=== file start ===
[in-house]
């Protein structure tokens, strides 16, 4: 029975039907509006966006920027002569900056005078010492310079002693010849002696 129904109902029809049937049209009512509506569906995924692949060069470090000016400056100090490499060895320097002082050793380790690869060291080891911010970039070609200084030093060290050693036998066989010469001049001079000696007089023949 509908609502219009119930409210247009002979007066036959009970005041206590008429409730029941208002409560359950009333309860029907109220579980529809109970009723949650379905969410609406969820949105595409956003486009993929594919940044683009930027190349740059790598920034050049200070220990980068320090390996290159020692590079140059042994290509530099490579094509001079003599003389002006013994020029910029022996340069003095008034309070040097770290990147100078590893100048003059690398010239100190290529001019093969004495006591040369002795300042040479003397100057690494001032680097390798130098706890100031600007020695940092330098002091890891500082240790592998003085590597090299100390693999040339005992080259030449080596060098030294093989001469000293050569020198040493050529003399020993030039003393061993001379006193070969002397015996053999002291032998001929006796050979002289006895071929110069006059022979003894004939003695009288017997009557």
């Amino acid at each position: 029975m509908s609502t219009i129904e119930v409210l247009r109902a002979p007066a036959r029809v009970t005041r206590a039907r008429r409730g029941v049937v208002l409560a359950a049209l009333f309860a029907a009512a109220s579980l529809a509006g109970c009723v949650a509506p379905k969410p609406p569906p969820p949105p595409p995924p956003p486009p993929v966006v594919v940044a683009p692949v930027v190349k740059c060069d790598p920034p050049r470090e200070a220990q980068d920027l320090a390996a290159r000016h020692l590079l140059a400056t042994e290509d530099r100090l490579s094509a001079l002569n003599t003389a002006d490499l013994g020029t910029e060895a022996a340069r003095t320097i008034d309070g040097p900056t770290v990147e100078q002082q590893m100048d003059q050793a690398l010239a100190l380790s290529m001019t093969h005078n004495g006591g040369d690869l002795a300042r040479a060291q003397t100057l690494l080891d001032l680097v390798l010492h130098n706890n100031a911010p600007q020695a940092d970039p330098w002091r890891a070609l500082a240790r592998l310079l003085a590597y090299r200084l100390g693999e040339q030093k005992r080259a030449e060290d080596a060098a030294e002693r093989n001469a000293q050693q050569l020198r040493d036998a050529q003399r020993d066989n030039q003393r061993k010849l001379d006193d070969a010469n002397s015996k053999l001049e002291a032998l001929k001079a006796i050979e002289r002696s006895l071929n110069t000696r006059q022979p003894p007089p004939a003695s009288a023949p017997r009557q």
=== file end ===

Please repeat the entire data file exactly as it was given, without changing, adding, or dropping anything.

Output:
[in-house]
């Protein structure tokens, strides 16, 4: 029975039907509006966006920027002569900056005078010492310079002693010849002696 129904109902029809049937049209009512509506569906995924692949060069470090000016400056100090490499060895320097002082050793380790690869060291080891911010970039070609200084030093060290050693036998066989010469001049001079000696007089023949 509908609502219009119930409210247009002979007066036959009970005041206590008429409730029941208002409560359950009333309860029907109220579980529809109970009723949650379905969410609406969820949105595409956003486009993929594919940044683009930027190349740059790598920034050049200070220990980068320090390996290159020692590079140059042994290509530099490579094509001079003599003389002006013994020029910029022996340069003095008034309070040097770290990147100078590893100048003059690398010239100190290529001019093969004495006591040369002795300042040479003397100057690494001032680097390798130098706890100031600007020695940092330098002091890891500082240790592998003085590597090299100390693999040339005992080259030449080596060098030294093989001469000293050569020198040493050529003399020993030039003393061993001379006193070969002397015996053999002291032998001929006796050979002289006895071929110069006059022979003894004939003695009288017997009557």
């Amino acid at each position: 029975m509908s609502t219009i129904e119930v409210l247009r109902a002979p007066a036959r029809v009970t005041r206590a039907r008429r409730g029941v049937v208002l409560a359950a049209l009333f309860a029907a009512a109220s579980l529809a509006g109970c009723v949650a509506p379905k969410p609406p569906p969820p949105p595409p995924p956003p486009p993929v966006v594919v940044a683009p692949v930027v190349k740059c060069d790598p920034p050049r470090e200070a220990q980068d920027l320090a390996a290159r000016h020692l590079l140059a400056t042994e290509d530099r100090l490579s094509a001079l002569n003599t003389a002006d490499l013994g020029t910029e060895a022996a340069r003095t320097i008034d309070g040097p900056t770290v990147e100078q002082q590893m100048d003059q050793a690398l010239a100190l380790s290529m001019t093969h005078n004495g006591g040369d690869l002795a300042r040479a060291q003397t100057l690494l080891d001032l680097v390798l010492h130098n706890n100031a911010p600007q020695a940092d970039p330098w002091r890891a070609l500082a240790r592998l310079l003085a590597y090299r200084l100390g693999e040339q030093k005992r080259a030449e060290d080596a060098a030294e002693r093989n001469a000293q050693q050569l020198r040493d036998a050529q003399r020993d066989n030039q003393r061993k010849l001379d006193d070969a010469n002397s015996k053999l001049e002291a032998l001929k001079a006796i050979e002289r002696s006895l071929n110069t000696r006059q022979p003894p007089p004939a003695s009288a023949p017997r009557q």